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Skin disorders, mainly contact dermatitis,1 account for a substantial proportion of occupational disease, nearly one fifth in some surveillance studies.1,2 Nickel is potentially an important occupational allergen and in one series was thought to contribute to 31% of cases of occupational allergic contact dermatitis.3 Nickel has been regarded as the predominant occupational allergen in women and the eighth most common in men.4 Occupations commonly linked with nickel associated dermatitis include nickel plating,5 electroforming,6 hard metal work,7 and decorating and enamelling in the ceramics industry.8 Cleaners,9–11 nurses,11 caterers,12 hairdressers,13 and cashiers14 are potentially at risk, but the relevance of occupational nickel exposure to the causation of contact dermatitis in these occupations is often questioned.15
National surveillance schemes for the reporting of occupational diseases in the UK have been active since 1989. Together these form the Occupational Disease Intelligence Network (ODIN), of which two component schemes, EPIDERM and OPRA (Occupational Physicians Reporting Activity), contribute to the reporting of occupational skin diseases.16,17 The aims of this study were to examine from occupational surveillance reporting data whether EPIDERM and OPRA scheme reporters considered nickel exposure to play a role in occupational contact dermatitis in the UK for cases reported between 1993 and 1999.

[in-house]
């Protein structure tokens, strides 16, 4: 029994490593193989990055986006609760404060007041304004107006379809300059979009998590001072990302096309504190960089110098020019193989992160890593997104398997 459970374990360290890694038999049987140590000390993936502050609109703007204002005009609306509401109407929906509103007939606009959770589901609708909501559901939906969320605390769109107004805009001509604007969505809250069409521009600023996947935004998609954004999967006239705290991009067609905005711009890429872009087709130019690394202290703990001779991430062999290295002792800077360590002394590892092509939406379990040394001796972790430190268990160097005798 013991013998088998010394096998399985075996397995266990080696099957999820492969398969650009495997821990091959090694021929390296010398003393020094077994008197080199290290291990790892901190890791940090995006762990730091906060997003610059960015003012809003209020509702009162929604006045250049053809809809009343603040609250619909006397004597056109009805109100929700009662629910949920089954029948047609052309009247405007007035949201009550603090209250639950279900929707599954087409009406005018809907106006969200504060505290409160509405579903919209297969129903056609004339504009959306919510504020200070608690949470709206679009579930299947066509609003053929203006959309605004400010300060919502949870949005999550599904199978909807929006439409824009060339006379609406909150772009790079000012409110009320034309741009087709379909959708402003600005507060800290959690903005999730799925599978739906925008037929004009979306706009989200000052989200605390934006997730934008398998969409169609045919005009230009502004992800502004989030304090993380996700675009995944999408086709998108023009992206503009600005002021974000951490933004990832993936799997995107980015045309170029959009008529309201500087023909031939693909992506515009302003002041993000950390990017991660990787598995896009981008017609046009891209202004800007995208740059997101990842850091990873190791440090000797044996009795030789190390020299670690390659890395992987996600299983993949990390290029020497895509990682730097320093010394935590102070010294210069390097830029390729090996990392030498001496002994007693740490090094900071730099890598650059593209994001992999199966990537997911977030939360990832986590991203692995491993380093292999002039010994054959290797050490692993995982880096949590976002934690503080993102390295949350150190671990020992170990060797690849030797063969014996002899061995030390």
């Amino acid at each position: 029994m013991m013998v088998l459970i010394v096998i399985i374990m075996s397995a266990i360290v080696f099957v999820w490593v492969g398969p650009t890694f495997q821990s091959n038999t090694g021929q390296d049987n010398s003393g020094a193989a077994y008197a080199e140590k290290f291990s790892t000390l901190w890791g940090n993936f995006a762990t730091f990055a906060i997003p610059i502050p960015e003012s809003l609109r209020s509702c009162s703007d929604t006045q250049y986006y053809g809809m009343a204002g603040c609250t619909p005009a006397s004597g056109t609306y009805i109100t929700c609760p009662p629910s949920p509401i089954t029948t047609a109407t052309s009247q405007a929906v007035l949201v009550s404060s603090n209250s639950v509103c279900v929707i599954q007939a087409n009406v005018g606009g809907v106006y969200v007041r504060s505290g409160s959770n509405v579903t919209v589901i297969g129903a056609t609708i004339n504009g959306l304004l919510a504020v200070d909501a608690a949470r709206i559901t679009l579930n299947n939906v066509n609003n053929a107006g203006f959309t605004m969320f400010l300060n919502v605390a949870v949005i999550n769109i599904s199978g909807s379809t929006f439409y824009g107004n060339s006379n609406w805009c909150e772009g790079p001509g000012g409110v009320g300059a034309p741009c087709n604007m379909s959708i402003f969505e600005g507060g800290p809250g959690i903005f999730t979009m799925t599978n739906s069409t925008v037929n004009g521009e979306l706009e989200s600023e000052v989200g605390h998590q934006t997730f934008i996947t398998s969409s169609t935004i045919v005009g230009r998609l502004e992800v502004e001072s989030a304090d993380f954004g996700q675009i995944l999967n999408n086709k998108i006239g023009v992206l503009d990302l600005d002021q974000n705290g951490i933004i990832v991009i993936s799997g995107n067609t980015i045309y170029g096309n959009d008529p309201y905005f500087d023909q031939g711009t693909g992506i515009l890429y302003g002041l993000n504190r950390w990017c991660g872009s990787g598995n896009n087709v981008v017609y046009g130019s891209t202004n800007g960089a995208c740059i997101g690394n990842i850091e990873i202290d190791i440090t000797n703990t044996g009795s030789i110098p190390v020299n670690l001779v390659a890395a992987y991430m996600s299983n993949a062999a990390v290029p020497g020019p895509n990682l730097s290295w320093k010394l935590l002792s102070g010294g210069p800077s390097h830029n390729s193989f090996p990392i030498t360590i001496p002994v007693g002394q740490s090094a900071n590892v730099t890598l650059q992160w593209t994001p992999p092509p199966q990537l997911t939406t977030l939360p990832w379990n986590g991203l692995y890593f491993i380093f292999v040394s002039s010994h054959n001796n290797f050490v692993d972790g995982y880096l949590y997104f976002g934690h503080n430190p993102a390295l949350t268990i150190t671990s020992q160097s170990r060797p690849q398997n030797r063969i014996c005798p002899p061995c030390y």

Methods for the surveillance of occupational skin disease have been described previously.17 In February 1994, all British consultant dermatologists, then numbering 244, reported incident cases of occupational skin disease to the EPIDERM surveillance scheme at the University of Manchester. The scheme was redesigned in January 1996, so that a “core group”, currently comprising 24 dermatologists with a special interest in occupational skin disease reported monthly, with the remaining “sample group” of all other UK dermatology consultants reporting cases seen during a specified calendar month of the year. The estimated yearly rate for the whole sample group was calculated by applying a multiplier of 12 to the reports obtained by monthly sampling. This figure was combined with the cases that had been reported monthly by the core physicians over the 12 month period in order to give estimated yearly figures for the whole group.17 Potentially, the whole population of the UK covered by the NHS, is included.
Participating dermatologists complete a reporting card for the month(s) in question, even if they had not seen a case of occupationally related illness during that month. Late responders were reminded by telephone or fax. On the reporting card, information was requested on seven categories of occupational skin disease. Details requested on each case included initials, sex, date of birth, abbreviated postcode, job, industry, and suspected agent(s). Patch tests in participating centres were performed in a standardised way,18 with a standard series including nickel.18 An allergen giving a positive allergic patch test was included if judged to be relevant occupationally in that particular case, as would be the case if there was known and more than transitory occupational contact with that substance. The British Association of Dermatologists has given some guidance on assessing relevancy.18